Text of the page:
Wednesday, November 24, 2010

An Italian American Thanksgiving

My early American ancestry on my mother's side should be what I am writing about on this Thanksgiving day. One of her family lines came into this country to Plymouth, Massachusetts and brought supplies and food to the pilgrim colony before going on to other parts of Massachusetts. This is my first Thanksgiving without my Mom and words cannot express how much I miss her now. For that reason, I prefer to write about my Dad's mother's first Thanksgiving in America. It is one that she never forgot.
My grandmother lived in Cortale in Catanzaro Province with her mother Natalina Scrugli, her brother Francesco and her sister Maria. At some point when she was a child, her father Giuseppe Maiuolo died. Life for them in Cortale was pretty good. The family owned properties in Upper Cortale, employed dress makers to make their clothes and owned a shop among other things.
Natalina was very close with her sisters Carmela and Maria. The three sisters and their brother Gaetano were all born in Tropea to the noble Scugli family. Their father was a lawyer and held political posts which brought the family to Cortale. Since their life in Cortale was good, they did not have to come to America to seek a better life. On the contrary, I believe their life here was much more difficult.
In April, 1904 Natalina said her goodbyes to her sisters Carmela and Maria as they left Cortale for Chicago where their brother Gaetano had moved previously. Gaetano had negotiated the marriage of his youngest sister Maria to Teodoro Bertuca in Chicago. It must have been so painful to say goodbye to the sisters she loved so much.
On September 8, 1905 a horrible earthquake rocked Calabria and Cortale. The largest town near Cortale was Nicastro which was totally destroyed by the powerful quake. A little more than one month later Natalina packed up her children bound for the Port of Napoli to leave Italy forever. We will never know if the earthquake was a deciding factor.
In 1905 the journey to Napoli would have been long, difficult and treacherous. The jouney would have spanned over 245 miles. Their ship The Sicilia left the Port of Napoli on November 16, 1905 and arrived at Ellis Island in New York on November 30, 1905. It was Thanksgiving Day. After 14 days on the ship in confined quarters, the family was anxious to get off and make their way to Chicago. Especially Maria my grandmother's sister who spent the entire 14 day journey with a horrible case of sea sickness. But Ellis Island was closed for the Thanksgiving holiday so everyone on the ship had to spend one more day in the port on the ship. My great aunt could not understand why they had a national holiday for a chicken! So the family spent their first Thanksgiving in the United States on a ship looking at Ellis Island and Lady Liberty! How very appropriate.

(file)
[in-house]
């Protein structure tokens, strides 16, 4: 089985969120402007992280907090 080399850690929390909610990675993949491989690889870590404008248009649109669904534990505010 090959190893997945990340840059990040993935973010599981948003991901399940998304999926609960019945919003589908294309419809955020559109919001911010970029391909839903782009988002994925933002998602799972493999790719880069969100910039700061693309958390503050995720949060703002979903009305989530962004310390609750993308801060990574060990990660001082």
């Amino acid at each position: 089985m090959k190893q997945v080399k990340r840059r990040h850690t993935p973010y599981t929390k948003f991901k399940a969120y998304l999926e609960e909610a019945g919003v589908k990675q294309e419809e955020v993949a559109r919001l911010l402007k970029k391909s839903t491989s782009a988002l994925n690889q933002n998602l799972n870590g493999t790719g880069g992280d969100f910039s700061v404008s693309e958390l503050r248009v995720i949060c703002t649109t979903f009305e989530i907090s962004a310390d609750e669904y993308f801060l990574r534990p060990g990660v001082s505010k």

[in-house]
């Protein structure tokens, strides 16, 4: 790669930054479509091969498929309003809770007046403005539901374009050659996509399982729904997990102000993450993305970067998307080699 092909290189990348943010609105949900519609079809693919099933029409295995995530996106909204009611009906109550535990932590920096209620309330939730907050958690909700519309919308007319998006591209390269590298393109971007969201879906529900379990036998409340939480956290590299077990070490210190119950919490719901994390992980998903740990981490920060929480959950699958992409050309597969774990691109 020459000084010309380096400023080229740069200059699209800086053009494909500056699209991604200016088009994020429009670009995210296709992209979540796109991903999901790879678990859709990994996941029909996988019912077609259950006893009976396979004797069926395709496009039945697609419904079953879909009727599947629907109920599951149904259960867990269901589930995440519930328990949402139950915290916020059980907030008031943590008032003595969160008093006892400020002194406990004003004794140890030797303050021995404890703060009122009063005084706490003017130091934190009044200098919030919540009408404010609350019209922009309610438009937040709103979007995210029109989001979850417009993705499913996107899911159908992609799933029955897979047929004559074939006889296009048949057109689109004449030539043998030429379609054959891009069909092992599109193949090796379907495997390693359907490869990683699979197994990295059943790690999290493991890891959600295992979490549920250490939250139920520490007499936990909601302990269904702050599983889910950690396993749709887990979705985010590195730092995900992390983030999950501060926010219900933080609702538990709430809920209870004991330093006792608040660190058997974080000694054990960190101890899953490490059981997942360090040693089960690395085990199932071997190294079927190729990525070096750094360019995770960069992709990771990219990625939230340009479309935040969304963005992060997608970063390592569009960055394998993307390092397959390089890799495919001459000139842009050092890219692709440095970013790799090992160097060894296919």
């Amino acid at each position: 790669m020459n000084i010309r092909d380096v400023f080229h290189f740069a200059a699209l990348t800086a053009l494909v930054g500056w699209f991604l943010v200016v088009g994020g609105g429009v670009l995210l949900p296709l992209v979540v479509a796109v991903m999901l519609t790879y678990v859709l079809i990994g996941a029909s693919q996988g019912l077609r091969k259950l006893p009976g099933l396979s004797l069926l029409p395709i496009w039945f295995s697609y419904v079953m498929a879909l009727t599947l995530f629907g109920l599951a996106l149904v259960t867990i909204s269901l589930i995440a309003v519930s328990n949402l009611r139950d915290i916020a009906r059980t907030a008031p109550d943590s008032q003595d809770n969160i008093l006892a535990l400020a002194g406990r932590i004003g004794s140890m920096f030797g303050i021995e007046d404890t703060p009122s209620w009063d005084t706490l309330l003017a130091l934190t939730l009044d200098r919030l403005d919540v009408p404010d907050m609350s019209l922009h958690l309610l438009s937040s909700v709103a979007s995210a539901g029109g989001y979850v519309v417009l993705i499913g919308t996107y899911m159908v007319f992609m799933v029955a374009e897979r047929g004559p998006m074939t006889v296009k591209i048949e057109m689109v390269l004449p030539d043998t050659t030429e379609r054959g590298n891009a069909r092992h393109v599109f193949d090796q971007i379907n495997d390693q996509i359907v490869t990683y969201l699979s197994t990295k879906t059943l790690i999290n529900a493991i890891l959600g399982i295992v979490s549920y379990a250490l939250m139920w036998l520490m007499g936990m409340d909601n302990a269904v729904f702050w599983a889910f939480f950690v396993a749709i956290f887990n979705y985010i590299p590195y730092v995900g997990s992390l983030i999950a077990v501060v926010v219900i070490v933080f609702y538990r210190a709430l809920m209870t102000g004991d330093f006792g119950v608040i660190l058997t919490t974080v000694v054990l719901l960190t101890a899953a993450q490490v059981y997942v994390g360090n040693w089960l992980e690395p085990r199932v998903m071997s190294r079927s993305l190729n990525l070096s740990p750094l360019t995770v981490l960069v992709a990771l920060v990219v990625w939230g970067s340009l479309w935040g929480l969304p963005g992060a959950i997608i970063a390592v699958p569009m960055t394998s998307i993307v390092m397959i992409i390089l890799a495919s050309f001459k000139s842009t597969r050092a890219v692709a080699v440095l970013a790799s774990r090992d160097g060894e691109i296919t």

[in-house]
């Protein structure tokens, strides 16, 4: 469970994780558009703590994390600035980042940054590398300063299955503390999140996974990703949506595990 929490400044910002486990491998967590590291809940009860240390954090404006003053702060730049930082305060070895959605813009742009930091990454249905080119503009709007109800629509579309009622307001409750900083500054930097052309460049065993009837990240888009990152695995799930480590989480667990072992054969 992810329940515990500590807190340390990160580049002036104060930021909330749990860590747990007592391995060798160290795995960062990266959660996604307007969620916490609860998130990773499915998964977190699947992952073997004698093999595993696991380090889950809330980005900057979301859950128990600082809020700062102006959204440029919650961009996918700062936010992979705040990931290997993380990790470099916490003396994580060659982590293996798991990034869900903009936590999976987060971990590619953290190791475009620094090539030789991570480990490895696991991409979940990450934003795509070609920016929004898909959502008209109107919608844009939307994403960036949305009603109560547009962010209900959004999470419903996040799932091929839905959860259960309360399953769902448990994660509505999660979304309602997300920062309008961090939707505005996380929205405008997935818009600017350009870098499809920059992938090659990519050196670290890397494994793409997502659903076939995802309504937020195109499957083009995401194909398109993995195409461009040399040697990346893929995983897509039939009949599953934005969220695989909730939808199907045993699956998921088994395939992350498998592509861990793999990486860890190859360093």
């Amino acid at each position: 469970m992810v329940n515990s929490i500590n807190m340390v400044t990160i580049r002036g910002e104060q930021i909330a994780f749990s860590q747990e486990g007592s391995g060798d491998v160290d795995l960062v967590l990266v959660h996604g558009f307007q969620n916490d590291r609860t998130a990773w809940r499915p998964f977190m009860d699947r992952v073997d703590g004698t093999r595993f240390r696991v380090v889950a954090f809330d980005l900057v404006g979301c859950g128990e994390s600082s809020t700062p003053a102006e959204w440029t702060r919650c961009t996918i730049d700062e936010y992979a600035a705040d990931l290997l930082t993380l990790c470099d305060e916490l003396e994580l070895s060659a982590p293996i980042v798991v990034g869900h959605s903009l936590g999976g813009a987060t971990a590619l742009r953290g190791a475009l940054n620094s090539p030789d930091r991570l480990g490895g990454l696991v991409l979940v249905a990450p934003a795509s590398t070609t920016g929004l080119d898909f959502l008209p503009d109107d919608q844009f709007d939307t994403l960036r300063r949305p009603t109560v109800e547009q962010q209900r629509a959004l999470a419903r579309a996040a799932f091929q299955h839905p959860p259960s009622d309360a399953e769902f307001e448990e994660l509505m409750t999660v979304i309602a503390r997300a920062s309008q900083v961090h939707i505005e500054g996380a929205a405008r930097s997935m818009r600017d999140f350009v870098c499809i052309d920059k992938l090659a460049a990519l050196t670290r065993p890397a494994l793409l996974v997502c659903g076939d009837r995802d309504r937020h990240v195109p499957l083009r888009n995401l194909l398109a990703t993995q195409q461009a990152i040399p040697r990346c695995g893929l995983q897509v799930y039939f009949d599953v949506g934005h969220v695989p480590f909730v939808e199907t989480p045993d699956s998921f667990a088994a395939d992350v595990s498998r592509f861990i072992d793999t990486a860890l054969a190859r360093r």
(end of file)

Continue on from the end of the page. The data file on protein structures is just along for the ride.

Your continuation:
From that point to this day, Thanksgiving dinners have included Turkey with Italian style stuffing, Italian fried meatballs, "basta in the oven" (bow ties baked in the oven with hard boiled eggs sliced thin, sausage, meatballs and plenty of mozzarella and imported Romano cheeses, an Italian style roast, several vegetable dishes which always included fresh cooked green beans and Yams cooked in Grand Marnier Liquor. As if all that was not enough, next came the fruits and nuts which always included roasted chestnuts. Then came coffee and all the Italian cookies and pastries, a ricotta pie along with other pies and goodies. Ah, it's good to be Italian during the holidays!
Happy Thanksgiving.


  1. What a great story! I'm surprised they closed Ellis Island entirely.

    Has any of your family been back to Italy since?

  2. I never believed the story myself until I found the ship manifest and looked at a calendar! The family story I did believe I had discovered was not totally correct.
    My cousin went with his parents (my aunt and uncle) to Italy and that is about it. They went to my grandmother's ancestral towns but not my grandfather's. I cannot wait to go!